Look Black in Laughter

Look Black in Laughter *** 3/5

Hackney Empire

London E8

2nd September 2012

The stars of yesteryear and today gathered for one night only for a nostalgic trip down memory lane at Hackney Empire.

The show formed part of the London 2012 Cultural Olympiad Festival and was backed by London 2012. Paulette Randall was Associate Producer of the Olympic Opening Ceremonies and also counts The Real McCoy, Desmonds (pictured below with Carmen Monroe and Norman Beaton), Pork Pie and The Crouches (second series) amongst her credits.

Respected comedy actors such as Rudolph Walker, Ellen Thomas, Dona Croll and Judith Jacob, were joined on stage by today’s stand up comedy stars Slim (Best Male Comedian 2012 Tiemo Black Comedy Awards), Curtis Walker, Glenda Jaxson and Felix Dexter.
This provided a platform for the audience to enjoy video footage from old favourites such as ‘Love thy Neighbour’, ‘Desmonds’, The A Force, ‘The Real McCoy’, ‘3 Non-Blondes and ‘Little Miss Jocelyn’.
There were on stage interviews with Rudolph Walker (below) and Kate Williams from love thy neighbour .

Sketch shows
The audience enjoyed sketches from the Bibi Crew and The Posse. The night was expertly and humorously compered by BBC Radio London Broadcaster, Actor and Comedian Eddie Nestor. Eddie was supported by young comedian, Jimmy Akinbala. 

Time please
The show suffered from being too disjointed, jumping from sketches and acts of variable quality, from the very funny Slim and Curtis Walker (pictured below) to the ‘3 Non-Blondes’. Curtis Walker headlined the show yet, through no fault of his own, left the audience terribly short changed by only doing about 10 minutes due to serious over running of the night, which ate into his time. That was a big disappointment and there’s really no excuse for a show scheduled for a 7.30pm start to still be running at 11.15pm. Especially on a Sunday night. Marathon’s are run in far less time than this!

The show would have been far better with less acts. Less  time could have been allocated to poor quality sketches such as the  the 3 Non-Blondes who were given 15 minutes for a ridiculous and humourless sketch re the ‘Big Breast’ African woman. The sketch featured Jocelyn Jee Esien, Ninia Benjamin and Tameka Empson. The combined comedic talents of this trio should have been able to produce a far funnier sketch. Disappointing.

More live singing on the night would have been good. We had the talented lovers rock stars Janet Kay and Victor Romero Evans on stage and it was a waste  not to have them break up the comedy with a song or two. It should be noted that Victor was extremely  funny, providing one of the night’s highlight’s with his portrayal of a drunken man’s ‘relationship’ with alcohol . Brilliantly acted, funny, insightful and thought provoking all at the same time.

The Real McCoy
Eddie Nestor and Leo Muhammad (pictured below) both alluded to the fact that the much loved 90’s show they both starred in; ‘The Real McCoy’ simply wasn’t coming back. The truth is that, by now, with the talented Black writers out there, numerous hit shows should have been written, produced and broadcast, that would have made the pining for The Real McCoy’s return utterly un-necessary. This was a theme visited at ‘The Real McCoy’ 21st anniversary re-union I attended and  reviewed in April 2012.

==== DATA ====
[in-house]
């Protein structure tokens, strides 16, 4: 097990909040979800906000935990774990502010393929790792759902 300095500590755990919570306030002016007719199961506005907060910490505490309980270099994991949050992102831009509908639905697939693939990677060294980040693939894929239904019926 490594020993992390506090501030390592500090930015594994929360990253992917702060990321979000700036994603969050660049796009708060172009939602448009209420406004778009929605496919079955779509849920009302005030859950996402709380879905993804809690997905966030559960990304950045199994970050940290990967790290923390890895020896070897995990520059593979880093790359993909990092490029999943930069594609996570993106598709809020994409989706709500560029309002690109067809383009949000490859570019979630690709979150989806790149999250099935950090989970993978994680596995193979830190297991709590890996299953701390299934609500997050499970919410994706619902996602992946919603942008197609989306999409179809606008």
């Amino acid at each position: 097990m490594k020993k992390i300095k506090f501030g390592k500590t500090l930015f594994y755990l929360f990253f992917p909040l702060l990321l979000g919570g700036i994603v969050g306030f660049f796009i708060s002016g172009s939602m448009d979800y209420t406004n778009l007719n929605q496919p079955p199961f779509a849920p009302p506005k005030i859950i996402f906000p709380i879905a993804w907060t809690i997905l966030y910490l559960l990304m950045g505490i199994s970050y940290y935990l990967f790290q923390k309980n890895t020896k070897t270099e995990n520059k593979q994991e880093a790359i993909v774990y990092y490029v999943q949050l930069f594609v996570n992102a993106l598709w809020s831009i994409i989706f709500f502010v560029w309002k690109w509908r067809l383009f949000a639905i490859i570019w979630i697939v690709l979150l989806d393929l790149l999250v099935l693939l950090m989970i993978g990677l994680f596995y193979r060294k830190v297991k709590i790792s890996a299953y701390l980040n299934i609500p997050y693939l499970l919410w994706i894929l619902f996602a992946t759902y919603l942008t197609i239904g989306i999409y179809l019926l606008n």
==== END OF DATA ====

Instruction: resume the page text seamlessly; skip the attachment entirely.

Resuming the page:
Perhaps the future is bypassing TV with writers and producers making more on-line shows such as the ground-breaking ‘Another Black Girl’ (USA) and London’s ‘Brothers with no game‘ comedy series. An excellent article was published in The Guardian, July 2012 regarding Black British drama. 

It still beggars belief that the BBC have not re-broadcast repeats of ‘The Real McCoy’or released a DVD of the series They’d have made a fortune. One of life’s great mysteries. Strange.
It was great to go down memory lane and see various clips from old episodes featuring a slimmer Eddie Nestor, Leo Muhammad and Robbie Gee.
Lenny Henry

Funny clips of comedy legend Lenny Henry were shown from his appearances in ‘The fosters’ and ‘The Lenny Henry Show’. As one of the stalwarts of TV comedy it would have been great to have seen him interviewed on stage or even on video. It’s a pity he wasn’t.

Raving Black Women
The show featured just one stand up comedienne, Glenda Jaxson, who, (notwithstanding DJ-technical hitches early on), amused the audience with her recollections of raving back in the day. Why just the sole female stand up was booked was a shame. Comedienne’s often complain re getting overlooked in favour of their male counterparts when it comes to bookings, yet this event directed and produced by women, Paulette Randall and Sarah Moore, only booked one comedienne to deliver a stand up comedy set.

The show enabled the audience to ‘look Black in laughter’ at the TV shows, actors and stand up comedians who have been tickling audiences funny bones for the past 40 years.
In April 2012, with its Black Comedy Awards for stand up comedy, Tiemo Entertainments honoured and paid tribute to not just the stand up comedians of today, but also ensured the  audience received a comedic history lesson, with its acknowledgement of some of the stand up comedians and TV shows remembered tonight, that paved the way for others to breakthrough.
This show was funny, insightful and light-hearted and importantly and above all carried on where Tiemo left of, honouring and showing respect to so many well known performers, upon whose successes so many comedians and actors owe a debt of gratitude to.

© Tiemo Talk of the Town

16th September 2012

Video footage from the show courtesy of Vox Africa.

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